"This is my body that is for you"
This first appeared May 03, 2014 4:00 am • By Susan Baller-Shepard FOR THE PANTAGRAPH
When I'm anxious, the words we say during communion resound in my brain: "And when Jesus had given thanks, he broke it and said, 'This is my body that is for you. Do this in remembrance of me.'” In the same way he took the cup also, after supper, saying, 'This cup is the new covenant in my blood. Do this, as often as you drink it, in remembrance of me.'” (I Corinthians 11:24-25) Of late, these words have gained deeper meaning for me.
As a mom, I relish all the energy that comes with having kids around the house. I love having kids at our kitchen table for meals: kids that are mine, kids that are my kids' friends, kids that are friends of friends. But someone has been missing from our kitchen table for months now, and we all feel his absence. Austin's an easy kid to have around; he went on vacation with us last March. Austin and my son are on the Tri-Valley basketball team; Austin's a star at three-pointers. By summer, he was diagnosed with a disease that required a bone marrow transplant. His brother will have to follow in these footsteps as well.
Austin's story has stirred many into action. On a February evening, when the car thermometer measured 10-below zero, we drove to Farmer City for a basketball game. The chili supper held that night at Blue Ridge, sponsored by the Kiwanis and the high school Key Club, had half the proceeds going to support a fund to help offset Austin's medical expenses.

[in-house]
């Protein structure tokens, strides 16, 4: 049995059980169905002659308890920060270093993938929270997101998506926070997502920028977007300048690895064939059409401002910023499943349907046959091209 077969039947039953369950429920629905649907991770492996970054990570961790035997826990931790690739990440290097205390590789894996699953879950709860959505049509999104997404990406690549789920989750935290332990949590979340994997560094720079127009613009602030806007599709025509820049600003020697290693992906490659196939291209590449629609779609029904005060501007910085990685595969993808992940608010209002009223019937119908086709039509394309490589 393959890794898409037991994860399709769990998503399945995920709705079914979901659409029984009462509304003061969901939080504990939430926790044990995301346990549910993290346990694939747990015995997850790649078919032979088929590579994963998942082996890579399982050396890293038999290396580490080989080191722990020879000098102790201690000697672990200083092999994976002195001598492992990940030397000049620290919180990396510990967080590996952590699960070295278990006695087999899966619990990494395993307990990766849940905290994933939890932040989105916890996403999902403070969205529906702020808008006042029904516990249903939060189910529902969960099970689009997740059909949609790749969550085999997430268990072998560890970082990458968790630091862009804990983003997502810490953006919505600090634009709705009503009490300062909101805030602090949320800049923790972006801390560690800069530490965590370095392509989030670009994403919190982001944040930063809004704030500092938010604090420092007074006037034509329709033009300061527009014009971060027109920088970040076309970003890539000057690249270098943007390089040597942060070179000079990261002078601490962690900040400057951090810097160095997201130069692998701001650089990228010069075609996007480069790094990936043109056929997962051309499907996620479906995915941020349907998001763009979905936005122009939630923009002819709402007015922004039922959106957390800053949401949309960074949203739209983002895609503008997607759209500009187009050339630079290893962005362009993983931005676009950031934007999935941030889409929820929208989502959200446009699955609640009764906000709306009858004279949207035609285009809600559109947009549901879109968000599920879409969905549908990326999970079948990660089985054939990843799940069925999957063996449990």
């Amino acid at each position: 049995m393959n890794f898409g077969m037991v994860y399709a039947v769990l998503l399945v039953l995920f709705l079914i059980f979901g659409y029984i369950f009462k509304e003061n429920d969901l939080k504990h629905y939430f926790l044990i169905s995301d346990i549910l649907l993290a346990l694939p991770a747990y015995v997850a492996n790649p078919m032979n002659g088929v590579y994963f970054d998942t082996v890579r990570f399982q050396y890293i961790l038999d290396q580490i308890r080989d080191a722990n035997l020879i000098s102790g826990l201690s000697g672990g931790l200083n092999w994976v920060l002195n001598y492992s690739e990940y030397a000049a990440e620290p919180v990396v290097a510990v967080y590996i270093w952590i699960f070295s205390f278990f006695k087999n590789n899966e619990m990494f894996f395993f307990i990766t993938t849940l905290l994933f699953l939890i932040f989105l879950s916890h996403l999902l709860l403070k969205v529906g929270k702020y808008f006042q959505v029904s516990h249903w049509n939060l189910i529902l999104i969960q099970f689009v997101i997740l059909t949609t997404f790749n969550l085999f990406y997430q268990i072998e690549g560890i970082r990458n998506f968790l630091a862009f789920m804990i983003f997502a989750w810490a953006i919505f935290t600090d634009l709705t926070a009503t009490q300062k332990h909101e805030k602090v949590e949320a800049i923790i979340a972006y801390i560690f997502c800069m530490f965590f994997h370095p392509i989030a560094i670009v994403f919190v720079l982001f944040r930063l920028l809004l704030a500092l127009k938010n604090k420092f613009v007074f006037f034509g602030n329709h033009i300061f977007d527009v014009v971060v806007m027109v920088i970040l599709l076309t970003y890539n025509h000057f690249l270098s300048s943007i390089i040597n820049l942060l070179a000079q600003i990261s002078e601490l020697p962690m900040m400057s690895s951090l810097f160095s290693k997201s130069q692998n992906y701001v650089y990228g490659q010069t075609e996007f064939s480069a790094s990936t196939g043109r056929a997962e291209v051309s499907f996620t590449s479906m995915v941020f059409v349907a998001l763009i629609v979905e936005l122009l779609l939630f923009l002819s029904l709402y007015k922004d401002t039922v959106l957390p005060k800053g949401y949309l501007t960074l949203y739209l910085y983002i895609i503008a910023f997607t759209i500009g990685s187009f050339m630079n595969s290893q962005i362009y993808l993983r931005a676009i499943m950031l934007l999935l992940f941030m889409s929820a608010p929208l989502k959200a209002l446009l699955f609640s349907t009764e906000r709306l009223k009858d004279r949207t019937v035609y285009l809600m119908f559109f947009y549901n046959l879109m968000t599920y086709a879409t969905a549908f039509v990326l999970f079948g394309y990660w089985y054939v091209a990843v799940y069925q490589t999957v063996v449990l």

When the teams came out to warm up before the game, all the Blue Ridge Knights were wearing Austin's basketball number. Looking out on the court, all the kids and coaches, their team and our team, had on No. 15, Austin's number. Suddenly, as the Apostle Paul would say, "There is no longer Jew or Greek, there is no longer slave or free, there is no longer male and female; for all of you are one...." (Galatians 3:28) — a powerful reminder.
Austin, one of "ours," became one of "theirs" too.
Then, in our school library, Be The Match, operated by the National Marrow Donor Program, came to help us with a donor drive. In countless ways I was reminded of the words we say over the bread and the cup: "This is my body that is for you," also translated, "this is my body, broken for you," words we are called to remember. These donor volunteers may never get called up to donate, or they may. Either way, they've reminded us of faith: They've thrown their hat into the ring, saying they'll be available, should they get a call.
For more information about Bone Marrow Donation see BetheMatch.org